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Father of Chechen Shot by FBI Thinks Son Was Tortured

Abdul-Baki Todashev Musa Sadulayev
GROZNY — The father of a Chechen immigrant killed during questioning over his links with one of the Boston Marathon bombings suspects said he plans to travel to the U.S., where he thinks his son was tortured and killed.

Ibragim Todashev, 27, was killed by a federal agent in his apartment complex when he became violent during questioning over his ties to Tamerlan Tsarnaev, the older of two Chechen brothers suspected of planting two bombs at the marathon on April 15.

"I suspect that they tortured my son and that he suffered a painful death," said Abdulbaki Todashev, wiping away tears at the home he shares with one of his two wives in Grozny.

"I will try to go and get to the truth," he said as he received neighbors and acquaintances paying their respects to the dead man, the oldest of 12 children.

Todashev had met the Tsarnaevs when he travelled to the U.S. to improve his English, said his father, who works in the mayor's office and is said to be on close terms with Chechen leader Ramzan Kadyrov.

He said he gave his permission when his son asked to stay in the U.S. because he said it was safer than Chechnya.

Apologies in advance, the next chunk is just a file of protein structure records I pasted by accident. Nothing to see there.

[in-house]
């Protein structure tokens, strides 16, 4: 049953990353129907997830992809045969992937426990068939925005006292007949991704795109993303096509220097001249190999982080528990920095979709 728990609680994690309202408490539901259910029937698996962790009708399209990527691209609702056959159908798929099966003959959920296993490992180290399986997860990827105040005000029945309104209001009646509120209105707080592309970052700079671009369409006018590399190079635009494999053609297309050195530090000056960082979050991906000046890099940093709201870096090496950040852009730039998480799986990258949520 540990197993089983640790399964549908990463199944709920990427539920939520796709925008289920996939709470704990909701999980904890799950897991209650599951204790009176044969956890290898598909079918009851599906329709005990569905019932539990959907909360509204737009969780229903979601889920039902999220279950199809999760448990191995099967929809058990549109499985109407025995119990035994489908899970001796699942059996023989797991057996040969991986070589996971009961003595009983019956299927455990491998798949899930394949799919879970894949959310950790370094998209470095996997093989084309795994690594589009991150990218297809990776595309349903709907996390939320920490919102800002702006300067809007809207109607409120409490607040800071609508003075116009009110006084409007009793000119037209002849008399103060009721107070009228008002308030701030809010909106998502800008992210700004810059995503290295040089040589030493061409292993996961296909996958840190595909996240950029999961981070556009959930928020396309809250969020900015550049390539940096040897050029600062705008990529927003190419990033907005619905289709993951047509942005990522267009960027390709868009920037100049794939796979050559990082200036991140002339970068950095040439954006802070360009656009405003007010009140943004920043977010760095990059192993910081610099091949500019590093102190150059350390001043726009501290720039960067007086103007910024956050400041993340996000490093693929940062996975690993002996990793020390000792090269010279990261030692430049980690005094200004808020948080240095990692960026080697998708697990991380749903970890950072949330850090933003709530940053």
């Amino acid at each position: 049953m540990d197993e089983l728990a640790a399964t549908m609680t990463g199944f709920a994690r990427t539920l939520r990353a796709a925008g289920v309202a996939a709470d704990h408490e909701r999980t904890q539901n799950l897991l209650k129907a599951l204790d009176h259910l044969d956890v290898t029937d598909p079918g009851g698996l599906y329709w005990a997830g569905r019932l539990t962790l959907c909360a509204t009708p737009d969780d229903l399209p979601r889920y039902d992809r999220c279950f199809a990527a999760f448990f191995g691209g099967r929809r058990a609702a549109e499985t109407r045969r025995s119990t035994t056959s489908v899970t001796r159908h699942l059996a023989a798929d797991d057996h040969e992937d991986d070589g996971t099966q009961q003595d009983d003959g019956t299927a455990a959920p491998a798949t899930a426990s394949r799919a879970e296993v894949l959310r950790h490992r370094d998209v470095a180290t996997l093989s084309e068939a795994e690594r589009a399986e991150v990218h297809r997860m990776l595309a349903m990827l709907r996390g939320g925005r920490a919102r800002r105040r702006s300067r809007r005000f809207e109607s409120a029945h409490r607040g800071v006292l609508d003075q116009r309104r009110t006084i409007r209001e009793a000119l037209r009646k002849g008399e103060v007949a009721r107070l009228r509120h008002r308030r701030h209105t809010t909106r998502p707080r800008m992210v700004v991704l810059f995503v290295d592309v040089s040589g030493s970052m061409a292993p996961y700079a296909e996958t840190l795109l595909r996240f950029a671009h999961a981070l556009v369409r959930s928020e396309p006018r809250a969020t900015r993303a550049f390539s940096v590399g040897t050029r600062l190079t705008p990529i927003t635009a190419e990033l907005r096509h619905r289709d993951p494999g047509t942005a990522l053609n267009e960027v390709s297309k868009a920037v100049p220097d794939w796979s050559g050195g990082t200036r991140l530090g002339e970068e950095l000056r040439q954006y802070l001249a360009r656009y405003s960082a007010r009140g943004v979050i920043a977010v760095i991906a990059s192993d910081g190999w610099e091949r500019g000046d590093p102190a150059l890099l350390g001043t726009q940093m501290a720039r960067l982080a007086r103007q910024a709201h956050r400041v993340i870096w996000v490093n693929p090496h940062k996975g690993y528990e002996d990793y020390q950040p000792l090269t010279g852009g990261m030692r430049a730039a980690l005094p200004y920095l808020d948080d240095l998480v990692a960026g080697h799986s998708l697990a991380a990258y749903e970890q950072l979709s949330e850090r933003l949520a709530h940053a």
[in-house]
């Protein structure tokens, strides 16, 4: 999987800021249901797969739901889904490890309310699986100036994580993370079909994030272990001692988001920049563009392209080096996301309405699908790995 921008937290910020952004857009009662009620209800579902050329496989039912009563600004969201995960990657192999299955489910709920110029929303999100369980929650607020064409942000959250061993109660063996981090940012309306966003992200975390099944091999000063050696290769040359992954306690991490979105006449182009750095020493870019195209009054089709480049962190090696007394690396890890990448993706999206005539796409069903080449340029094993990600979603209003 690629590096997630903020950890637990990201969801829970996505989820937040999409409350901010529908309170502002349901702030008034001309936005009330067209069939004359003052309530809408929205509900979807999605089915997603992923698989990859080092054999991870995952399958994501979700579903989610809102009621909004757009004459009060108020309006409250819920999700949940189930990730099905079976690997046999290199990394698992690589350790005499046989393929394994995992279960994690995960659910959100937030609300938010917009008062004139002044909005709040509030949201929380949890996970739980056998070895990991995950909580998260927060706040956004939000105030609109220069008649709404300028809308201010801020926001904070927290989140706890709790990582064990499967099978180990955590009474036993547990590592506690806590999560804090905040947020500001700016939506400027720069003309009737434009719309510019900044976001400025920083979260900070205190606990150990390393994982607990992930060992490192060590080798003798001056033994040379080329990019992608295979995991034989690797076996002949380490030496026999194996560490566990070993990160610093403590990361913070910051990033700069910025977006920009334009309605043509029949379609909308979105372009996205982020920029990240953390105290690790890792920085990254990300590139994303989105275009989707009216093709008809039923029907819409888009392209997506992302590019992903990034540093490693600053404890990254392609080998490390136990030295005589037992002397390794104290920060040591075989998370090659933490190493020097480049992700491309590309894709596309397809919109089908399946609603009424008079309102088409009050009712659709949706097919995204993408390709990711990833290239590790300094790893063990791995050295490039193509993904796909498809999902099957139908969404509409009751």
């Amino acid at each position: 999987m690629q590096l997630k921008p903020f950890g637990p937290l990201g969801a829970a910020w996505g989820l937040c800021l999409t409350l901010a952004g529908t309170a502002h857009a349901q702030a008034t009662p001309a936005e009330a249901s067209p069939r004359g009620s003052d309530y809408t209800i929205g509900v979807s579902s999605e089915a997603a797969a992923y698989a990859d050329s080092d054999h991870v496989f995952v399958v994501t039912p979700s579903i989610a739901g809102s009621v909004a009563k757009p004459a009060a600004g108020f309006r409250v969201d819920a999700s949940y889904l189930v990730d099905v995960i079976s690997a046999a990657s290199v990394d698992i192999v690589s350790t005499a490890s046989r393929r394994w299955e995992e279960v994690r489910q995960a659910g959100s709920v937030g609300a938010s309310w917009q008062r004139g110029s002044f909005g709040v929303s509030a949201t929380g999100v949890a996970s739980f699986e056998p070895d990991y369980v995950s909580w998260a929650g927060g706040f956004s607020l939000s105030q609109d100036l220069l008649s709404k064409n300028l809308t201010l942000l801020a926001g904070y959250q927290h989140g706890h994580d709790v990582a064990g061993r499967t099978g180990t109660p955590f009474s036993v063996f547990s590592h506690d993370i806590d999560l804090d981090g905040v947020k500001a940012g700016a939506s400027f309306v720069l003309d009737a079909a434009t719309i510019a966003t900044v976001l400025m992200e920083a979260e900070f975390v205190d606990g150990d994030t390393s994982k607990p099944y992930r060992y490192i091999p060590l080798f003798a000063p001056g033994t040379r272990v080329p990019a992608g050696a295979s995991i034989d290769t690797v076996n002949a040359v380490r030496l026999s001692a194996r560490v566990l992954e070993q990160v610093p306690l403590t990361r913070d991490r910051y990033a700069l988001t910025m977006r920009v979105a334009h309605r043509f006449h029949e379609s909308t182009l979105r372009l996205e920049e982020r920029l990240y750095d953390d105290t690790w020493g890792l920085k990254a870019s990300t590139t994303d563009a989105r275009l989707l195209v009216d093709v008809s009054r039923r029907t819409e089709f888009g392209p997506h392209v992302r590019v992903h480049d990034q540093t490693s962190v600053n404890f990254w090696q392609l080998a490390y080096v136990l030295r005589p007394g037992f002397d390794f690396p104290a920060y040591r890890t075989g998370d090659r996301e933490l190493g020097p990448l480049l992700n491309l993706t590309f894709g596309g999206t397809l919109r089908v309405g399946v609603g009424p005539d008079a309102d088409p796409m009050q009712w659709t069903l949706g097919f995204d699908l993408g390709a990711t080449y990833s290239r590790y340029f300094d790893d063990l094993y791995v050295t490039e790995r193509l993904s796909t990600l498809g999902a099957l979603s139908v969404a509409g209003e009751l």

FBI personnel walking through the complex where Todashev was shot. (Phelan M. Ebenhack / Reuters)

Todashev traveled to the U.S. in 2008 on a Russian passport, a federal law enforcement source said, and lived in Boston before moving to Florida, where he was killed. His father said he had a plane ticket to return to Russia on Friday.

"He shouldn't have left. He lived comfortably, and his mother was very worried about him because he was the oldest in the family and she was used to him being a model for the others," said a neighbor, Malika, who refused to give her last name.

The FBI agent who shot Todashev, who practiced mixed martial arts, has not been publicly identified but is from the agency's Boston division, the Orlando Sentinel newspaper reported.

U.S. media reported that Todashev implicated himself and Tamerlan Tsarnaev in an unsolved 2011 triple homicide in a Boston suburb that investigators believe was drug related. Authorities were investigating possible connections between Tsarnaev and the crime.

"Chechens have a power in their unity and interest in what happens in their homeland. It unites them. That's the reason my son became an acquaintance of the Tsarnaevs," said Todashev, speaking in the courtyard of his older wife's house.

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